Posts Tagged ‘Children’s Hospital of Eastern Ontario’

  • The gift of life

    Date: 2014.02.15 | Category: Health | Response: 0

    I have been a renal patient since the age of 6. I had chicken pox, and that lead my already diseased kidney’s

    Kidney location after transplantation. Adapted...

    Kidney location after transplantation. Adapted from the original source to enlarge labels, and to fix a labelling error – “artery” and “vein” were transposed. See this discussion on the English Wikipedia. (Photo credit: Wikipedia)

    to not work. So I went on peritoneal dialysis. Every night while I slept, I had dialysis at home. I was doing ok but I wasn’t doing great. When you’re that age, you don’t want to take your tums (yuck!), or eat if you don’t feel like it.

    So at the age of 8 I had my first transplant at the Children’s Hospital of Eastern Ontario (via the Ottawa General Hospital.) It was a great solution, I started eating more, and gaining weight. Unfortunately, I only had that transplant for five years. Fortunately, at the time you didn’t need to go back on dialysis to go on the transplant list, so a few months after I was placed on the list…

    I got my second transplant. That was very fortunate, as I was in grade 6 at the time. Two years later I had to have a follow up surgery to repair the connection between my kidney and bladder. That kidney, thankfully, lasted 7 years. At this point my doctor’s started asking questions, mainly about why my kidney isn’t lasting the 10 – 20 years they expect.

    I was born with Nephrotic Syndrome. You can click the link for more detail, but the laymen’s version is scarring on my kidney. The current theory is that this syndrome will continue to attack future kidney’s, meaning it’s possible I may only keep a kidney 5 – 10 years.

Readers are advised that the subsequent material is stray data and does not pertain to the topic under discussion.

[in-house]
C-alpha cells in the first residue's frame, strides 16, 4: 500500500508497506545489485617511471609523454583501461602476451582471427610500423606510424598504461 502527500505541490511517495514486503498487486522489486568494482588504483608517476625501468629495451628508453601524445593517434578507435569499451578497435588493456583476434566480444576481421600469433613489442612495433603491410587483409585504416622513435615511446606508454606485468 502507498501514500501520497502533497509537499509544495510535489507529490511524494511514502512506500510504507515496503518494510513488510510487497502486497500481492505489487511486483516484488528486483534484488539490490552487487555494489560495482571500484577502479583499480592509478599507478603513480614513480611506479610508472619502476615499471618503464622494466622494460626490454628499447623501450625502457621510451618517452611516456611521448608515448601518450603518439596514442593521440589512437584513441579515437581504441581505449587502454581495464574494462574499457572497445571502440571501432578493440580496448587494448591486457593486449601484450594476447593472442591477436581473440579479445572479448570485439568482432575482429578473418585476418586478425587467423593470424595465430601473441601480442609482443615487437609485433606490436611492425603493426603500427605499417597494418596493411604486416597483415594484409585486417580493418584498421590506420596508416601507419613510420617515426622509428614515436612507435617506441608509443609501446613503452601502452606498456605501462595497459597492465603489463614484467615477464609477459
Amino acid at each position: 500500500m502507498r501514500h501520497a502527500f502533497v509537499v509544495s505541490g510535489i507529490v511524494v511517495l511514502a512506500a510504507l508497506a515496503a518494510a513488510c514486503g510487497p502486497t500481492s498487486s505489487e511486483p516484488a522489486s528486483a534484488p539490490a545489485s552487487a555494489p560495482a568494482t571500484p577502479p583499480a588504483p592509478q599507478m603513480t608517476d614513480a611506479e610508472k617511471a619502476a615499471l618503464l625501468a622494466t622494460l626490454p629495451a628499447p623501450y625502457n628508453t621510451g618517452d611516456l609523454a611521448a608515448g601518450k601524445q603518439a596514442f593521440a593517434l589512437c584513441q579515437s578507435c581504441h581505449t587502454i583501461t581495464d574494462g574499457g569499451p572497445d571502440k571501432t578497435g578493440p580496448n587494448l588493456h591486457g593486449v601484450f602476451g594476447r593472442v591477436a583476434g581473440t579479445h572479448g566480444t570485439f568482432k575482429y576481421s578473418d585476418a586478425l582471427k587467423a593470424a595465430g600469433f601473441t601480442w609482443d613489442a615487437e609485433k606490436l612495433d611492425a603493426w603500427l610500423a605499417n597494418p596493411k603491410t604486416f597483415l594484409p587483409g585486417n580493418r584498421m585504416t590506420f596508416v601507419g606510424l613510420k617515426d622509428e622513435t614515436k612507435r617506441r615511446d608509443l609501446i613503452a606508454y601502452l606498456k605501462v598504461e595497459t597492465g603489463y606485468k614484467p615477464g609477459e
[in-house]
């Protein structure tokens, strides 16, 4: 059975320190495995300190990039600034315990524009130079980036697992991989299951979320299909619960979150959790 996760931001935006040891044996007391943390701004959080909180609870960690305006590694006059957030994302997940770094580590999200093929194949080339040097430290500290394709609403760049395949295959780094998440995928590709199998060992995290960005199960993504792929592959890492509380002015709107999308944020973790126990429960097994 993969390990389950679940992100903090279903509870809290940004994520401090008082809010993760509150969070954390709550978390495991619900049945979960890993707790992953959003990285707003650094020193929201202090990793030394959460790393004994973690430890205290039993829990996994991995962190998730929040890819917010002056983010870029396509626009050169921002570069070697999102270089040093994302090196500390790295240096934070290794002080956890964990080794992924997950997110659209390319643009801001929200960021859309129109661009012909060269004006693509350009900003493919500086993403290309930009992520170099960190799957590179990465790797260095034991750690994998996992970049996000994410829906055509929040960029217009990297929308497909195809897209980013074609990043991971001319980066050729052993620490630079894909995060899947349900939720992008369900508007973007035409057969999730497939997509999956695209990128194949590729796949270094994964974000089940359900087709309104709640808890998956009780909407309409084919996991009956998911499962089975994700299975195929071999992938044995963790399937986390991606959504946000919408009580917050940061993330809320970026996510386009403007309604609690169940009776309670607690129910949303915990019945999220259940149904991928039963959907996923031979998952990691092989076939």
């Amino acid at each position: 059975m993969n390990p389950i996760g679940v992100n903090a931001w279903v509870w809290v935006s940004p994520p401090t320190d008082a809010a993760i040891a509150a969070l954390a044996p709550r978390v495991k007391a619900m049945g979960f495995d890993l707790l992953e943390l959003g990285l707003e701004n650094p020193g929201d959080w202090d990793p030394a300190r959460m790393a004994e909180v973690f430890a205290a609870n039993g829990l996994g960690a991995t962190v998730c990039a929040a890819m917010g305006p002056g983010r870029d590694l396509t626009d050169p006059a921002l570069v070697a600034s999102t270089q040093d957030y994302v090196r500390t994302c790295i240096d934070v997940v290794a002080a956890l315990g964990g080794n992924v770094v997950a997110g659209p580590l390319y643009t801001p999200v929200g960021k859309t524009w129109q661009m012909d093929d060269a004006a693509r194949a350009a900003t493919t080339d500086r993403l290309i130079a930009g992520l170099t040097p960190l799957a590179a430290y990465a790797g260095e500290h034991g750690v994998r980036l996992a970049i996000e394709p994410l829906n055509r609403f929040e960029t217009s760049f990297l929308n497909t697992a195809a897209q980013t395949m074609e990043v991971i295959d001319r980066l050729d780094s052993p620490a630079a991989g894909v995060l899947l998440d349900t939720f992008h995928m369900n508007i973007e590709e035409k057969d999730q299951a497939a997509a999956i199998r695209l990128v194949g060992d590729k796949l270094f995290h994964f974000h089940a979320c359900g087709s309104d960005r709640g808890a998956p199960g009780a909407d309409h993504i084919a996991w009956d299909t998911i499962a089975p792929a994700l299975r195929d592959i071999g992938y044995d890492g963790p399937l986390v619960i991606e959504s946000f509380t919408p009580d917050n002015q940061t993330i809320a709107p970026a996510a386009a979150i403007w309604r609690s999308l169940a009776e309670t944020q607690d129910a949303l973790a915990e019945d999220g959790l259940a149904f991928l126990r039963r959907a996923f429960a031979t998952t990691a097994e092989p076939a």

In 2002, I had my third transplant which also lasted 5 years. I am on the transplant list, to be one of a handful of people worldwide to have a fourth transplant, but so far I have been on the list for 7 years. I may have a long wait. Why? Due to the number of blood products (transfusions, transplants, etc) I have pretty much every antibody there is. So they are very careful which kidney they will match to me, to ensure it is a success.

    This is why a living donor kidney would be most beneficial to me.

    Living kidney donation has revolutionized kidney transplantation and many studies have confirmed the longer survival times for kidneys from a living donor. There are many other benefits of having a transplant from a living donor: (Source for this part.)
    • Living donation eliminates the recipient’s need to wait for a transplant on the
    waiting list.
    • Short and long term survival rates are significantly better and provide a better outcome
    than transplants from deceased donors. (On average approximately 20 years for a
    kidney from a living donor, compared to 13 years for a kidney from a deceased donor).
    • You know the donor, his/her lifestyle choices and history
    • The kidneys almost always start functioning immediately, deceased donor kidneys can
    take from a few days up to a few weeks to start functioning. (Recipient needs to return
    to dialysis.)
    • Shortens the waiting time for others on the waiting list
    • An individuals health deteriorates the longer you are on dialysis
    • A living kidney transplant doubles the life expectancy of the patient, compared to being
    on dialysis.
    • Kidney dialysis is very expensive. The payback for the initial cost for a transplant is one year, even after taking into effect the ongoing cost of anti-rejection drugs.
    • You have time to plan for the transplant
    • Waiting for a deceased donor can be very stressful.
    • The surgery can be scheduled at a mutually-agreed upon time rather than performed as
    an emergency operation.
    • Perhaps the most important aspect of living donation is the psychological benefit. The
    recipient can experience positive feelings knowing that the gift came from a loved one
    or someone who cares for you. The donor experiences the satisfaction of knowing that
    he or she has contributed to the improved health of the recipient.

    If you would like to know more, and/or be tested, you can contact Maureen Connelly, the Living Donor Coordinator, at St. Michael’s Hospital (Toronto’s urban Angel) at 416-867-3676. And if you’re not yet registered to be a donor after parting life, I encourage you to visit beadonor.ca

    Thank you for taking the time to read this blog post.

    Peter Tretter

    Enhanced by Zemanta
Get Adobe Flash player